Respighi; Puccini; Verdi; Boccherini_Works for String Quartet
It is very appealing to be taken on a tour of Italy through Respighi, Puccini, Verdi and Boccherini by way of chamber music, rather than opera. It feels so much more sunny and joyful, though there is still an ineluctable sense that there is as much a singer’s line in what the Cremona Quartet are playing as there is a string player’s. They have a similar sinuous sound to the Quartetto Italiano, and something of the same Mediterranean temperament that made the Italiano’s listeners so devoted during their 35-year lifetime. It’s a rare blend: breadth of sound and capriciousness combined with perfect tuning and ensemble (the little-known Respighi Quartet in D has the players sounding absolutely of one voice, especially in the opening movement, which is as graphic an illustration of the Emilia-Romagna countryside as Elgar’s is of the English landscape).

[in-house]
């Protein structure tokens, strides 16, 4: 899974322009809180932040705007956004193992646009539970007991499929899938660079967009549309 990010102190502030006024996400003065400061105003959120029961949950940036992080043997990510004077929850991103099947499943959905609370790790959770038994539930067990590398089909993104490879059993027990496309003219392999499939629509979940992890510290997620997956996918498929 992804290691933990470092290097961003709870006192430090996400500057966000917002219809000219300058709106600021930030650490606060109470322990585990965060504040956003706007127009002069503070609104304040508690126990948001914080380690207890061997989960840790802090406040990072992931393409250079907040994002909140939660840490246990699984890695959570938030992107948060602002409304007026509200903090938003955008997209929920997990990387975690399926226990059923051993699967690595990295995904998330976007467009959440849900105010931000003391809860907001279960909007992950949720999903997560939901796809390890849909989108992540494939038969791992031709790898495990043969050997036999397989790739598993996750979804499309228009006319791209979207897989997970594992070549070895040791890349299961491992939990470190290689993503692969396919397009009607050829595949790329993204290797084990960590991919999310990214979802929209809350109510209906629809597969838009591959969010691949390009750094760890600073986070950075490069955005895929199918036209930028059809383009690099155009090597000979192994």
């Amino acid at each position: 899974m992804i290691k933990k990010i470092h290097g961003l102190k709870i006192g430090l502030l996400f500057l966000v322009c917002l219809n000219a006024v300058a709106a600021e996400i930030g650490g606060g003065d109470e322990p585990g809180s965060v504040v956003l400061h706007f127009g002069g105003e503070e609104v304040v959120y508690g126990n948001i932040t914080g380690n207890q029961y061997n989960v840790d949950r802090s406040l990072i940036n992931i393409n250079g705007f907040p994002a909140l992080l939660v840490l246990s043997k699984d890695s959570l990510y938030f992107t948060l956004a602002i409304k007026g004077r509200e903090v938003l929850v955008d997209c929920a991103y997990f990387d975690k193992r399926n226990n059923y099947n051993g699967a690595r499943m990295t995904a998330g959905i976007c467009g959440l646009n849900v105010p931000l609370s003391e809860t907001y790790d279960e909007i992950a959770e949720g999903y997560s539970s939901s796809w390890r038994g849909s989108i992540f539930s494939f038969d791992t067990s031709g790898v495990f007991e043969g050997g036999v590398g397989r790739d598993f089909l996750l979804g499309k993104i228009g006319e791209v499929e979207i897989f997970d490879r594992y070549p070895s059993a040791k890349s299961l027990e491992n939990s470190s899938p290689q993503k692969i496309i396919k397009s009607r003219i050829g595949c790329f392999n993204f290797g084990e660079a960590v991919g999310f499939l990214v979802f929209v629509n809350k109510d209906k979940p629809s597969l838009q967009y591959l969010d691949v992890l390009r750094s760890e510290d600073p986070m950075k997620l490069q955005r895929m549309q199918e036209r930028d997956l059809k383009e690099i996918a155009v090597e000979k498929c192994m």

Although their sound may bring out all the innate Italianness in these pieces, playing them as naturally as an Italian singer would sing an aria in grand Italian opera, they are still surprisingly light with their vibrato and never push the boundaries of what is appropriate intensity of expression. In fact, there may be many threads that sew this disc together, but the most striking is that at all times, whatever the tempo, texture, voicing or general disposition, you never lose the feeling that you are being sung, not played, to. Whether or not this is due to the age-old notion that the Italians are a garrulous bunch, listening to this recording making the music sound so immediate (particularly beautifully concentrated in the Verdi quartet) is nothing less than life-affirming.